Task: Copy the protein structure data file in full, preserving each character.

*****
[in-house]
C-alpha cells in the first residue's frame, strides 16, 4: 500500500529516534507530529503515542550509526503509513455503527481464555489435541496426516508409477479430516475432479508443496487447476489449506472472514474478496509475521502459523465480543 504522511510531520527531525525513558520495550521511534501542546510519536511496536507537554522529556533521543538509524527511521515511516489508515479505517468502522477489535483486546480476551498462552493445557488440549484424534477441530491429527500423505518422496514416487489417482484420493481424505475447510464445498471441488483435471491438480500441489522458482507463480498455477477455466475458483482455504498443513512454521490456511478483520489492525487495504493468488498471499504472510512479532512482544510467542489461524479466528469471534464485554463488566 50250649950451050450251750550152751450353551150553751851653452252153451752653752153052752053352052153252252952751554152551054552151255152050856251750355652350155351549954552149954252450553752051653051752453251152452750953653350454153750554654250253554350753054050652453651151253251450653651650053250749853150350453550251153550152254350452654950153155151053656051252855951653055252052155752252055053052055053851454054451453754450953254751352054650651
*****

[in-house]
C-alpha cells in the first residue's frame, strides 16, 4: 500500500529516534507530529503515542550509526503509513455503527481464555489435541496426516508409477479430516475432479508443496487447476489449506472472514474478496509475521502459523465480543 504522511510531520527531525525513558520495550521511534501542546510519536511496536507537554522529556533521543538509524527511521515511516489508515479505517468502522477489535483486546480476551498462552493445557488440549484424534477441530491429527500423505518422496514416487489417482484420493481424505475447510464445498471441488483435471491438480500441489522458482507463480498455477477455466475458483482455504498443513512454521490456511478483520489492525487495504493468488498471499504472510512479532512482544510467542489461524479466528469471534464485554463488566 50250649950451050450251750550152751450353551150553751851653452252153451752653752153052752053352052153252252952751554152551054552151255152050856251750355652350155351549954552149954252450553752051653051752453251152452750953653350454153750554654250253554350753054050652453651151253251450653651650053250749853150350453550251153550152254350452654950153155151053656051252855951653055252052155752252055053052055053851454054451453754450953254751352054650651